David Cameron invoked the ghost of Lord Kitchener in his speech to the Conservative conference: "Your country needs you." And indeed, as we wait to hear where the cuts will fall, there is a sense of shivering in the dawnlight, waiting to be sent over the top into the hail of bullets. At the moment, though, we are still in the phoney war stage where the battles are taking place behind closed doors in Whitehall. All the signals and manoeuvres need to be viewed with scepticism: it is not yet clear whether we are being prepared for the worst with good reason, or whether we are expected to be relieved on October 20 that we find ourselves only in the Marne rather than the Somme.
That said, a complete withdrawal of funding for adult level 3 courses, if that is indeed being contemplated, would be a drastic blow. FE's reputation as a second chance in education rests to a large degree on the ability of adults to use it to win places in university, which means A- levels or access to HE courses.
It is perhaps more likely that the proposals that will emerge will involve replacing direct funding with loans. If there is going to be a severe reduction in public funding, then using subsidies to help people pay for courses themselves has a lot to recommend it.
But the difficulties should not be underestimated. No one could say that a similar shift in universities went entirely smoothly and without a backlash. We should expect that some people will balk at the cost and the debt. Nor, given that deficit reduction is the aim, should we be all that proud of seeking to transfer Government debt into private debt.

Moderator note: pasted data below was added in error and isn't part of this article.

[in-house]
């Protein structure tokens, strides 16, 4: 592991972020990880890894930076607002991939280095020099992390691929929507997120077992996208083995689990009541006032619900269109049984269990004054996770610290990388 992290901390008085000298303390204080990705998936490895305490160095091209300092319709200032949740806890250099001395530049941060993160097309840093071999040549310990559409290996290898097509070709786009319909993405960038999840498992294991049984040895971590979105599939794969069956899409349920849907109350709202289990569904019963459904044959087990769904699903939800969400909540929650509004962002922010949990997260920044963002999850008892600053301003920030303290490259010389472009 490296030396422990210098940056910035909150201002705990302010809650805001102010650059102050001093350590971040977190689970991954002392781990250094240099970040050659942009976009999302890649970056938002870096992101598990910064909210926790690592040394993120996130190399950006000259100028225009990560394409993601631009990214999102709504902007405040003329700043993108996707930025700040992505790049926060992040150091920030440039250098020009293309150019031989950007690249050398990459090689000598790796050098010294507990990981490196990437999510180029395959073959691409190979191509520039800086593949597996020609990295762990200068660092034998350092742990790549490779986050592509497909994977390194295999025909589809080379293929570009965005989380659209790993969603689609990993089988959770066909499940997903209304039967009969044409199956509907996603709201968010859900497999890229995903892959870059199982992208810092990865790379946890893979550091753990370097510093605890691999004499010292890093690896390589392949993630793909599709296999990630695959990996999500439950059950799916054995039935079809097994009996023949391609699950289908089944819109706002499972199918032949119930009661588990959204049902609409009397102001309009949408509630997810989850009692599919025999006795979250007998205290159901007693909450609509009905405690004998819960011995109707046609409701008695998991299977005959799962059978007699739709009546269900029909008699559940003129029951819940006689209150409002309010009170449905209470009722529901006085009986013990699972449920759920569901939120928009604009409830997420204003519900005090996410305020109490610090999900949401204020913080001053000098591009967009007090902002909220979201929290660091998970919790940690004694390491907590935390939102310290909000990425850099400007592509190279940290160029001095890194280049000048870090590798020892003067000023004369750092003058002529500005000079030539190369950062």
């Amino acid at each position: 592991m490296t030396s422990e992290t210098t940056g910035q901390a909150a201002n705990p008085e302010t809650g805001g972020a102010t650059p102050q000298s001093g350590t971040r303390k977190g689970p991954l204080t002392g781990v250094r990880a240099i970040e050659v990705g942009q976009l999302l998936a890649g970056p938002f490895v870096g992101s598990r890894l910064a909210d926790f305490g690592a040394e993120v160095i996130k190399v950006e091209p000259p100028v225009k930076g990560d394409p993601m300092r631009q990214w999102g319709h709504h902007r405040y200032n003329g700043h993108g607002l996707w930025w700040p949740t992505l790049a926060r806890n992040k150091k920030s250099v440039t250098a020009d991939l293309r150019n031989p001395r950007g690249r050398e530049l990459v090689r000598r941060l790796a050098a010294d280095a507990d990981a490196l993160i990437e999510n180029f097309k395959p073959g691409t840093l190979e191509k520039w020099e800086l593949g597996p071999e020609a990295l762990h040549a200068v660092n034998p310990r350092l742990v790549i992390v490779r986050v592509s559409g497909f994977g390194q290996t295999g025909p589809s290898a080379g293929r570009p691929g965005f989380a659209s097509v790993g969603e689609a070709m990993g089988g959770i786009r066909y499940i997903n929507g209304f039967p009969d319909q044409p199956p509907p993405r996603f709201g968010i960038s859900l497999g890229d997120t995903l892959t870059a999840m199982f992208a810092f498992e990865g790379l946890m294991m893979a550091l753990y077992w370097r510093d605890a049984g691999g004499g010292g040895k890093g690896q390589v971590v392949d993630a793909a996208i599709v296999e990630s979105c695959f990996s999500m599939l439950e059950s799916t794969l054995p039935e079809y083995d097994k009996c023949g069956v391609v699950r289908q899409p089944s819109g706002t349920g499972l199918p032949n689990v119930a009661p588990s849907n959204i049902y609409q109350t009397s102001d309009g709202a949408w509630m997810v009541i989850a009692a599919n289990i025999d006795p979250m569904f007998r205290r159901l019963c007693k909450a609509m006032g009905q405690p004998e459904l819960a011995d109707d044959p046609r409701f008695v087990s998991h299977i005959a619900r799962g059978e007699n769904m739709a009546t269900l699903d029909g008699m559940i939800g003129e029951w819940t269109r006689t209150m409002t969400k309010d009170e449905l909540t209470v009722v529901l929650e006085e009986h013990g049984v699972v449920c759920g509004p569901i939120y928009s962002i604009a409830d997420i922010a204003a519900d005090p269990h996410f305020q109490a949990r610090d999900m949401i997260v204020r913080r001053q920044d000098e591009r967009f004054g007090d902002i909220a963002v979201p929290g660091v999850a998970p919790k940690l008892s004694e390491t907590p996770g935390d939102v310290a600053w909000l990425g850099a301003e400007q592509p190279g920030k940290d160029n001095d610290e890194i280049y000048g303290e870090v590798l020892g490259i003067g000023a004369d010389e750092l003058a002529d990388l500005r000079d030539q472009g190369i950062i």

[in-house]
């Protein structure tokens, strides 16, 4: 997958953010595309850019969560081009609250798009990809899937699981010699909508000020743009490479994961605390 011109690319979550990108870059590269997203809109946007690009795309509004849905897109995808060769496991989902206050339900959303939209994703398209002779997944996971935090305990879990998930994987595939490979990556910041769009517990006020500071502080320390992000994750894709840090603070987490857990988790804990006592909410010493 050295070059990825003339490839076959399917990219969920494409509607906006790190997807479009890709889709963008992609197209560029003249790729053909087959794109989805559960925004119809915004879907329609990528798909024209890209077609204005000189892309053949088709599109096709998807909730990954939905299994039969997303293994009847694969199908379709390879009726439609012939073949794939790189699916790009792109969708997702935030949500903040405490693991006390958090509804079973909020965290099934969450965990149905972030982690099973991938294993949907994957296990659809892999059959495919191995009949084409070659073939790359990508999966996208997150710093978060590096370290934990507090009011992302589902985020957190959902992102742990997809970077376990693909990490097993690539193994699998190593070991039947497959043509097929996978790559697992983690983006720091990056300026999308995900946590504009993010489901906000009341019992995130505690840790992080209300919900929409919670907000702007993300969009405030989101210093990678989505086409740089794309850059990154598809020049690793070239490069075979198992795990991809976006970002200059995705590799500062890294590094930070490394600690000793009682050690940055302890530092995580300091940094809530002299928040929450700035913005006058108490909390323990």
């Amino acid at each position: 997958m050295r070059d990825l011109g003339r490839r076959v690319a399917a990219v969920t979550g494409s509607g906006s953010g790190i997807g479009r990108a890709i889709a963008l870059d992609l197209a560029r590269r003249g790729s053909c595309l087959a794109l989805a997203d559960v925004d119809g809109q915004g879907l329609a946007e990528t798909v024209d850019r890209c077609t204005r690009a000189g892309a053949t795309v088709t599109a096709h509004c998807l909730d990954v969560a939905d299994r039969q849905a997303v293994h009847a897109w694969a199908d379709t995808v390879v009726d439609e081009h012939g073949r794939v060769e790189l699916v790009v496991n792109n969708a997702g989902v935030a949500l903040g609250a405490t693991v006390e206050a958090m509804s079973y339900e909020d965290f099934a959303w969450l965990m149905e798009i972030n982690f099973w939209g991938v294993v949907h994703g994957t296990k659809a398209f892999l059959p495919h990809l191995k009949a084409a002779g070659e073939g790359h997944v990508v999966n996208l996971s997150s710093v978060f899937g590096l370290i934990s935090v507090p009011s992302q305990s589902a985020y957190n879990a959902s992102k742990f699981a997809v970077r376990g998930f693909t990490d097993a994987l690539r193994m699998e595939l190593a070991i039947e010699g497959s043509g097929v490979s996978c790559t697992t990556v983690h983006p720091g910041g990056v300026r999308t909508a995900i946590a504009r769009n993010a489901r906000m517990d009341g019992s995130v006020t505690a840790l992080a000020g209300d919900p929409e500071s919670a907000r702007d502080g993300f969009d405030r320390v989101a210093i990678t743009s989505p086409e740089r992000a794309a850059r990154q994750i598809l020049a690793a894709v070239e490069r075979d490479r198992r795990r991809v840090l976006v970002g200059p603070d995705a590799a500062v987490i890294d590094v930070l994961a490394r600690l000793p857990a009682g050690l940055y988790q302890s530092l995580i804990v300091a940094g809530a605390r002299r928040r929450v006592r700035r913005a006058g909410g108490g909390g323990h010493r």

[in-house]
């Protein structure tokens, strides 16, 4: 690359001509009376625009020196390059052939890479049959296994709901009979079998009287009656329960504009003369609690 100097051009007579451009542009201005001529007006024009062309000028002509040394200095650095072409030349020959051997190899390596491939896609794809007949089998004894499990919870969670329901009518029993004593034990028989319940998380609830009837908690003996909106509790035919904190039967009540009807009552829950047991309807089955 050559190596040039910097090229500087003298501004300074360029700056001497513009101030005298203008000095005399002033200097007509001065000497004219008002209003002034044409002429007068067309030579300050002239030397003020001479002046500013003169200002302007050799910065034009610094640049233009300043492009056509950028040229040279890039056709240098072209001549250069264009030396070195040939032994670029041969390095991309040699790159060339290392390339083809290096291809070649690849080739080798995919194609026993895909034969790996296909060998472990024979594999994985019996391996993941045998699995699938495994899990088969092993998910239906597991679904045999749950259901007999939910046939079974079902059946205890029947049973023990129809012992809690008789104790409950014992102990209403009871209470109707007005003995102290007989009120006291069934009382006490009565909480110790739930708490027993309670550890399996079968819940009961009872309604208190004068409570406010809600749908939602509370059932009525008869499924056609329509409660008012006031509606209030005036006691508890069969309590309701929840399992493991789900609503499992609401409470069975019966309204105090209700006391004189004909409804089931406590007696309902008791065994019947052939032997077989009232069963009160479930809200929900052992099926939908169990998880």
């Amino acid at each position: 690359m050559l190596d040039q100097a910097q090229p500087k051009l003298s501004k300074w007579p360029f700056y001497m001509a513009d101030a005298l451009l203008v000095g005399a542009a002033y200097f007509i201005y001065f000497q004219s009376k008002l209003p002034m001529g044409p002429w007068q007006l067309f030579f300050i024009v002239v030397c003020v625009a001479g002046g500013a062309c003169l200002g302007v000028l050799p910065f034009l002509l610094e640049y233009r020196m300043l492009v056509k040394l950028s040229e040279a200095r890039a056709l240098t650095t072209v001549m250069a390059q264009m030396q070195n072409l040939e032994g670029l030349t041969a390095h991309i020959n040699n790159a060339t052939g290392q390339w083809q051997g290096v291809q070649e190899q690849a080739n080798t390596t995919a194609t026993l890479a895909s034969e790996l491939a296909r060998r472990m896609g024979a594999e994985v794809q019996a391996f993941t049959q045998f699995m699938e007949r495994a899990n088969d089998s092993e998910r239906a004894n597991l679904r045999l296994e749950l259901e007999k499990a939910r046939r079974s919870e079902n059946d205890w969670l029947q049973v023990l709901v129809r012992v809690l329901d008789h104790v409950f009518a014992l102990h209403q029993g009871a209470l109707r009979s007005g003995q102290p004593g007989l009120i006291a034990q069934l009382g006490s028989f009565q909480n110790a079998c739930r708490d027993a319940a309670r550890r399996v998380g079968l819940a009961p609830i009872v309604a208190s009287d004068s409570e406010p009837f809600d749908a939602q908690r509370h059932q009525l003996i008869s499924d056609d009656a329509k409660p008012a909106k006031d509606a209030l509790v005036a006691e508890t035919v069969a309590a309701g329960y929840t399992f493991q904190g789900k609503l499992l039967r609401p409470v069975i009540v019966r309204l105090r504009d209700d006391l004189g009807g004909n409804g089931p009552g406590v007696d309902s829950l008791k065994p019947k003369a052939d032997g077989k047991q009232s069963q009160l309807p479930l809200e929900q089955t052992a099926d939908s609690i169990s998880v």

Proposals for loans in FE also come just as universities are thinking again about the best way of financing their courses. If Lord Browne recommends something different from today's system of fees and loans, FE could end up with an outdated, hand-me-down funding system for level 3. Like the generals in 1914, we will be stuck fighting the last war.
Moreover, students taking level 3 qualifications in order to get to university could find themselves taking loans on top of loans to pay for two waves of fees. Essentially, the cherished second chance in education will suddenly become more expensive than the first one.
At the same time, thanks to the raising of the education participation age, there is a good chance that students who are not ready for level 3 study will be sent over the top into courses that they are destined to fail.
If people are to have only one free chance at a level 3 qualification, and if they are expected to take responsibility for the costs of their education, they should at least have the choice about when they take it.
A Government that professes to put choice and volunteerism ahead of dictating from the centre should be able to see the appeal of letting people take qualifications when they are ready. And if funds are limited, it is surely better that they should go to the people who want an education the most, and who are more likely to have chosen their course well, to work hard and to succeed - even if they are unfortunate enough to be over 18.
The Liberal Democrats proposed such a change in their manifesto, arguing that instead of forcing 16-year-olds into education, an allowance should be available when they wanted to use it. It would need the co-operation of the Department for Education, but both secretaries of state should consider it.